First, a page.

processed by this isozyme, a potential for clinical interaction of roxithromycin

with the above mentioned drugs cannot be either ascertained or ruled out in

confidence. Thus, concomitant administration of roxithromycin and such drugs

is not recommended.

Warfarin. While no interaction was observed in volunteer studies,

roxithromycin appears to interact with warfarin. Increases in prothrombin time

(international normalised ratio (INR)) have been reported in patients treated

concomitantly with roxithromycin and warfarin or the related vitamin K

antagonist phenprocoumon, and severe bleeding episodes have occurred as

a consequence.

Digoxin and other cardiac glycosides. A study in healthy volunteers has

shown that roxithromycin may increase the absorption of digoxin. This effect,

common to other macrolides, may very rarely result in cardiac glycoside

toxicity. This may be manifested by symptoms such as nausea, vomiting,

diarrhoea, headache or dizziness. Cardiac glycoside toxicity may also elicit

heart conduction and/or rhythm disorders. Consequently, in patients treated

with roxithromycin and digoxin or another cardiac glycoside, ECG and, if

possible, the serum level of the cardiac glycoside should be monitored. This is

mandatory if symptoms suggesting cardiac glycoside overdosage have

occurred.

Midazolam. Roxithromycin, like other macrolides, may increase the area

under the midazolam concentration-time curve and the midazolam half-life.

Thus, the effects of midazolam may be enhanced and prolonged in patients treated with roxithromycin. There is no conclusive evidence for an interaction

between roxithromycin and triazolam.

Cyclosporin. A slight increase in plasma concentrations of cyclosporin A has

been observed. This does not generally necessitate altering the usual dosage.


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References

  1. FDA/SPL Indexing Data. "21KOF230FA: The UNique Ingredient Identifier (UNII) is an alphanumeric substance identifier from the joint FDA/USP Substance Registration System (SRS).". https://www.fda.gov/ForIndustry/DataStan... (accessed September 18, 2017).

Reviews

The results of a survey conducted on ndrugs.com for Roxithromycin are given in detail below. The results of the survey conducted are based on the impressions and views of the website users and consumers taking Roxithromycin. We implore you to kindly base your medical condition or therapeutic choices on the result or test conducted by a physician or licensed medical practitioners.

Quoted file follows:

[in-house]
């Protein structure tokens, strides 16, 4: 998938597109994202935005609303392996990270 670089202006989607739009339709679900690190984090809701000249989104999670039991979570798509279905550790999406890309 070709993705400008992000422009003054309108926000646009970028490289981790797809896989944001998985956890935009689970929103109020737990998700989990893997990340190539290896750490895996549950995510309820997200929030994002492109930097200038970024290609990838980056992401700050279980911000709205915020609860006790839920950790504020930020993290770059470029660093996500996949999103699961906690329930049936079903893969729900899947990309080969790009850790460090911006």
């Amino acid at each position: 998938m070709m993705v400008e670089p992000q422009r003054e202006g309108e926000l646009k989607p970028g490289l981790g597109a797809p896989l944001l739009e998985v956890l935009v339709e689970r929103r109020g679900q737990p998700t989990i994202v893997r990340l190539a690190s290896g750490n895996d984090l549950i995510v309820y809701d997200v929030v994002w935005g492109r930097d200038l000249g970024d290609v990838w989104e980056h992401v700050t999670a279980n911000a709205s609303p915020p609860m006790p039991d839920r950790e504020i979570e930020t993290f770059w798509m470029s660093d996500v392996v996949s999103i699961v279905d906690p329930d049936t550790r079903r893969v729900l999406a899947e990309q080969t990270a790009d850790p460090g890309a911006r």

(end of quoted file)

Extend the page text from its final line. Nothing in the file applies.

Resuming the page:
User reports

2 consumers reported frequency of use

How frequently do I need to take Roxithromycin?
It was reported by ndrugs.com website users that Roxithromycin should ideally be taken Once in a day as the most common frequency of the Roxithromycin. You should you adhere strictly to the instructions and guidelines provided by your doctor on how frequently this Roxithromycin should be taken. Get another patient's view on how frequent the capsule should be used by clicking here.
Users%
Once in a day1
50.0%
3 times in a day1
50.0%

1 consumer reported doses

What doses of Roxithromycin drug you have used?
The drug can be in various doses. Most anti-diabetic, anti-hypertensive drugs, pain killers, or antibiotics are in different low and high doses and prescribed by the doctors depending on the severity and demand of the condition suffered by the patient. In our reports, ndrugs.com website users used these doses of Roxithromycin drug in following percentages. Very few drugs come in a fixed dose or a single dose. Common conditions, like fever, have almost the same doses, e.g., [acetaminophen, 500mg] of drug used by the patient, even though it is available in various doses.
Users%
501mg-1g1
100.0%

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Information checked by Dr. Sachin Kumar, MD Pharmacology